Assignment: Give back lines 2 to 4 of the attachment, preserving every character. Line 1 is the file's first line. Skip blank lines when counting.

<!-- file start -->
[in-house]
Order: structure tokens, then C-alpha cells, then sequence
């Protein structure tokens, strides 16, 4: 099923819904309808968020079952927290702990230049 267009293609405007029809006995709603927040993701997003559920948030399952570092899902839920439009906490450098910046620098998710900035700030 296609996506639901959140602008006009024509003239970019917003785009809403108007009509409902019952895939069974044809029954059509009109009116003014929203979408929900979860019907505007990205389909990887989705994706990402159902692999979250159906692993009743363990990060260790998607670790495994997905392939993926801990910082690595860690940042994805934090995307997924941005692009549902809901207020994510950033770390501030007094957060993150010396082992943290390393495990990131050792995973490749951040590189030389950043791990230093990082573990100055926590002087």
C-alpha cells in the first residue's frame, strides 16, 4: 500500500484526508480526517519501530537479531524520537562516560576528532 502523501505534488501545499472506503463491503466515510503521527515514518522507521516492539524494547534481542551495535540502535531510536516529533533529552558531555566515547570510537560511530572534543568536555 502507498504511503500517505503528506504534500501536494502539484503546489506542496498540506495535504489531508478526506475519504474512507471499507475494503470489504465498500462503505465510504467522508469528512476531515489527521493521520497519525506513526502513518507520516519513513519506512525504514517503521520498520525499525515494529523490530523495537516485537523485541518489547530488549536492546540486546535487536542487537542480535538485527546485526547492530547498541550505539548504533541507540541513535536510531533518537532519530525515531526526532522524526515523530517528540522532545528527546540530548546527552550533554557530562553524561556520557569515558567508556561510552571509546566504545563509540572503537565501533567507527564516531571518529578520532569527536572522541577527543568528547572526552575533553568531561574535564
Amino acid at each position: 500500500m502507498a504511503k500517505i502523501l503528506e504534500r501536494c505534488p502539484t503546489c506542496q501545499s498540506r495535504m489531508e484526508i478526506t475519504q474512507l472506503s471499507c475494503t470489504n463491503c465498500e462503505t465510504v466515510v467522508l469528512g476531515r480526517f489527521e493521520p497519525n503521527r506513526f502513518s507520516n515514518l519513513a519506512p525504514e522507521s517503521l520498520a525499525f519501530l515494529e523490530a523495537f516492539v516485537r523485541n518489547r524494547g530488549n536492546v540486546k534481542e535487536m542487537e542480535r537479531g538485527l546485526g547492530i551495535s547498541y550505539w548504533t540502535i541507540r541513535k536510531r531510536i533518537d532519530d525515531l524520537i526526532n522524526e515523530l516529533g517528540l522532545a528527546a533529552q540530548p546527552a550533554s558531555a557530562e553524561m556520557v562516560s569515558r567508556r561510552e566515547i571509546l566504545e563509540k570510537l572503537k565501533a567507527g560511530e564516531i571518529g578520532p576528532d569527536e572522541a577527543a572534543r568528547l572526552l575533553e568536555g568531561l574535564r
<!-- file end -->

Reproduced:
Order: structure tokens, then C-alpha cells, then sequence
């Protein structure tokens, strides 16, 4: 099923819904309808968020079952927290702990230049 267009293609405007029809006995709603927040993701997003559920948030399952570092899902839920439009906490450098910046620098998710900035700030 296609996506639901959140602008006009024509003239970019917003785009809403108007009509409902019952895939069974044809029954059509009109009116003014929203979408929900979860019907505007990205389909990887989705994706990402159902692999979250159906692993009743363990990060260790998607670790495994997905392939993926801990910082690595860690940042994805934090995307997924941005692009549902809901207020994510950033770390501030007094957060993150010396082992943290390393495990990131050792995973490749951040590189030389950043791990230093990082573990100055926590002087």
C-alpha cells in the first residue's frame, strides 16, 4: 500500500484526508480526517519501530537479531524520537562516560576528532 502523501505534488501545499472506503463491503466515510503521527515514518522507521516492539524494547534481542551495535540502535531510536516529533533529552558531555566515547570510537560511530572534543568536555 502507498504511503500517505503528506504534500501536494502539484503546489506542496498540506495535504489531508478526506475519504474512507471499507475494503470489504465498500462503505465510504467522508469528512476531515489527521493521520497519525506513526502513518507520516519513513519506512525504514517503521520498520525499525515494529523490530523495537516485537523485541518489547530488549536492546540486546535487536542487537542480535538485527546485526547492530547498541550505539548504533541507540541513535536510531533518537532519530525515531526526532522524526515523530517528540522532545528527546540530548546527552550533554557530562553524561556520557569515558567508556561510552571509546566504545563509540572503537565501533567507527564516531571518529578520532569527536572522541577527543568528547572526552575533553568531561574535564